Do you ever dream of the simple uncluttered look of a modern kitchen? Honestly, when I see a photo like the pictures below I secretly think they look like they actually clean themselves! The allure makes sense.
Modern kitchens move away from ornate details and traditional elements and materials and bring in a simpler aesthetic. Streamlined, industrial and austere are the hallmarks, but they don’t need to leave out warmth. It is all about how you use materials and make selections. Modern kitchens can be crisp and white, or can have a moody artisanal feel taking craftsmanship cues from mid-century design.
Where to use them? We like to design a modern kitchen in many of the condos we work on. The architecture generally lends itself toward a crisp man-made aesthetic. But that’s not the only place they do well. The tension between a very traditional structure with ornamentation of a Victorian, Elizabethan, or even Georgian period home can be a striking setting for a very modern kitchen. The tension between old and new elements can be very successful. The key to success in this approach is keeping the elements clearly modern against a traditional structure.
Here’s a great example:
A truly modern kitchen boasts crisp clean lines and minimal details. Angles tend to reign over curves, or if curves are introduced they are strictly geometric and disciplined. These counter stools say it all! A machine-made aesthetic can help but natural materials are often used as well.
Wood can go a long way to adding warmth to a modern kitchen. The industrial edge to the faucet, sink, hood, and range anchor this kitchen in a modern look. Notice the minimal door hardware. If you want a super modern kitchen, skip the fussy knobs and handles altogether or look for something sleek and simple.
In this kitchen, the client wanted clean lines and 90 degree angles. We love it when a client knows exactly what they like and don’t like. We don’t usually expect it to be this specific, but it helps! Integrated appliances gave the result a seamless look. An overhead fan is concealed neatly under the upper cabinets to whisk away fumes when cooking but hide out of sight when not in use. White flat panel cabinetry uppers were warmed up with quarter sawn oak lowers to blend in with the original oak floors we refinished. The result is modern but welcoming. The split-faced marble backsplash adds texture and sparkle to provide a bit of glamour. See more of this project in our portfolio section.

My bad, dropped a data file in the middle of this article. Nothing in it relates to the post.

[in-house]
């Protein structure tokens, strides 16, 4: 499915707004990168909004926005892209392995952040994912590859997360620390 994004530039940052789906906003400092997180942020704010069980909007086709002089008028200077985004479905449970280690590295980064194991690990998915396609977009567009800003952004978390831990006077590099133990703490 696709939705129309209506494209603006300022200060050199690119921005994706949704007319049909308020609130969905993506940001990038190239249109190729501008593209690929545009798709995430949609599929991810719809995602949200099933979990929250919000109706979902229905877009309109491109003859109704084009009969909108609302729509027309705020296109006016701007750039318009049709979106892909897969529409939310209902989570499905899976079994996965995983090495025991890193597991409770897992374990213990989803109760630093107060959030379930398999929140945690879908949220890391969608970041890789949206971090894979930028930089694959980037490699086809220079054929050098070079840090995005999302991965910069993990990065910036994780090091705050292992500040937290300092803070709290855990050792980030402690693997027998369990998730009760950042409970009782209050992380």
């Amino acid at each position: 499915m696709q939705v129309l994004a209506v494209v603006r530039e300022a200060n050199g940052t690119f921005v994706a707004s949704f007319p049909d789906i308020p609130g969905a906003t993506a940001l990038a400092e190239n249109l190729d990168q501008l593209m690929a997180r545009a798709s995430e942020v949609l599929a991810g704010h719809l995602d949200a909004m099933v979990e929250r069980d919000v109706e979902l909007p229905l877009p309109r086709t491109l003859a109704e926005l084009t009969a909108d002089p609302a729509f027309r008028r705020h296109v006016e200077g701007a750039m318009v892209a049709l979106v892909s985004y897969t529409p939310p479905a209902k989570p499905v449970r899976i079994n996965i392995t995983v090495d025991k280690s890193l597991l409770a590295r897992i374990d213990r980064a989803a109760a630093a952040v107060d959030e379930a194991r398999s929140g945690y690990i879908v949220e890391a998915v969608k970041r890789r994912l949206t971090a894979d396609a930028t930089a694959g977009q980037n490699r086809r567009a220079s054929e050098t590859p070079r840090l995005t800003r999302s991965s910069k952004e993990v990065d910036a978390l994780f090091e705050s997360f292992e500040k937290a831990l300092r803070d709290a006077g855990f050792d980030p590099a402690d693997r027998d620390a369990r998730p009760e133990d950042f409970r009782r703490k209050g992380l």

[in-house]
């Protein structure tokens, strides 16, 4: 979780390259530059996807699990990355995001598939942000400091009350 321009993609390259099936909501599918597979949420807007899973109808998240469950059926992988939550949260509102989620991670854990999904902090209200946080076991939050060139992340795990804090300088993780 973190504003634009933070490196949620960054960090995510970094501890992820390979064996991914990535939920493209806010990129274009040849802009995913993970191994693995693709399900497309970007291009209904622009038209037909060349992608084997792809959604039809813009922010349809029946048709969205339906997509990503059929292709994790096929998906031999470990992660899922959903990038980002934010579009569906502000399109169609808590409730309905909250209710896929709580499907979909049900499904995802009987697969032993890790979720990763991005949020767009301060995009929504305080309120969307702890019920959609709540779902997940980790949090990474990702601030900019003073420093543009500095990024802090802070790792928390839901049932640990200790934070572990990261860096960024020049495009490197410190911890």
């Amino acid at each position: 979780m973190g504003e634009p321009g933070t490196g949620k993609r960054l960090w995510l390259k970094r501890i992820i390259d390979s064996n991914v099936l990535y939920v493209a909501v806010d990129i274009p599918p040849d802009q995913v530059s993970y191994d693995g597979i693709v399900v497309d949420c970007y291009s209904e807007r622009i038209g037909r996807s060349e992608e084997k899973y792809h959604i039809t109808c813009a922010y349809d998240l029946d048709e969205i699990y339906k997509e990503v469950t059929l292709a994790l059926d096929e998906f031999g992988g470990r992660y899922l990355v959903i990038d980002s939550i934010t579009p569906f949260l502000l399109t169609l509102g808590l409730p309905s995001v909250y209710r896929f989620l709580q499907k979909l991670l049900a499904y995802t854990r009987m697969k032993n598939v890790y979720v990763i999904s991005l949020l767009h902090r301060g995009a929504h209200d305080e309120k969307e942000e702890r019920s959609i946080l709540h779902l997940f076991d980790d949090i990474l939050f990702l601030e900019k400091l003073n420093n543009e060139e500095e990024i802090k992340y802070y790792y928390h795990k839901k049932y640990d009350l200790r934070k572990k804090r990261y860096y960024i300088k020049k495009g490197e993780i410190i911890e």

Not just wood colour, but wood grain adds warmth and character to this kitchen. We just love the smokey glass pendants here. They pick up the grey note in the stone backsplash nicely.
A monochromatic palette creates a seamless result, which can be a great strategy for a small space. This kitchen sits quietly and unobtrusively in the homes décor providing function without commanding attention. What a great choice to opt for a sleek slim countertop edge detail on this island.
Here is a photo from the other side and you can see how well it ties in with the home’s décor. The Tom Dixon pendants are perfectly complemented along with the molded polypropylene Eiffel chairs.
Some elements to give your kitchen a modern edge:
- Countertop: man-made stone – often quartz composite but poured concrete, stainless steel, or anything that can give a clean uncluttered look.
- Cabinetry: simple flat panels are the hallmark of a modern kitchen – wood or veneer, lacquer or paint finish.
- Lighting: simplified geometric shapes – glass, metal, or a combination of glass and metal.
- Hardware: may have minimal details, but typically have simple geometric form.
- Colour: white, black, or natural wood-tones are commonly used.
- Metal: brushed stainless, brass, or copper.
- Backsplash: there are all kinds of decorative options to offer dimension to contrast with flat panel cabinetry. A stacked pattern of subway tiles fits this style well, but a bricked installation works too. Natural stone options are available in many formats to bring interest, patterning, and texture.
- Fixtures: look for clean lines, geometric forms and streamlined styling. A pro or chef’s style faucet, or a simple gooseneck works well but there are many angular choices to consider.
If you want to hear about working with a classic kitchen read here.
For more ideas about how to work with the architecture of your home, here’s an article I wrote on just that: https://www.houzz.com/ideabooks/20722816/thumbs/be-inspired-by-the-character-of-your-home
While we are talking about modern homes, if you want some ideas about how to warm up a modern home, you can more in an article I wrote for Houzz a while back. https://www.houzz.com/ideabooks/26246130/thumbs/how-to-warm-up-modern-style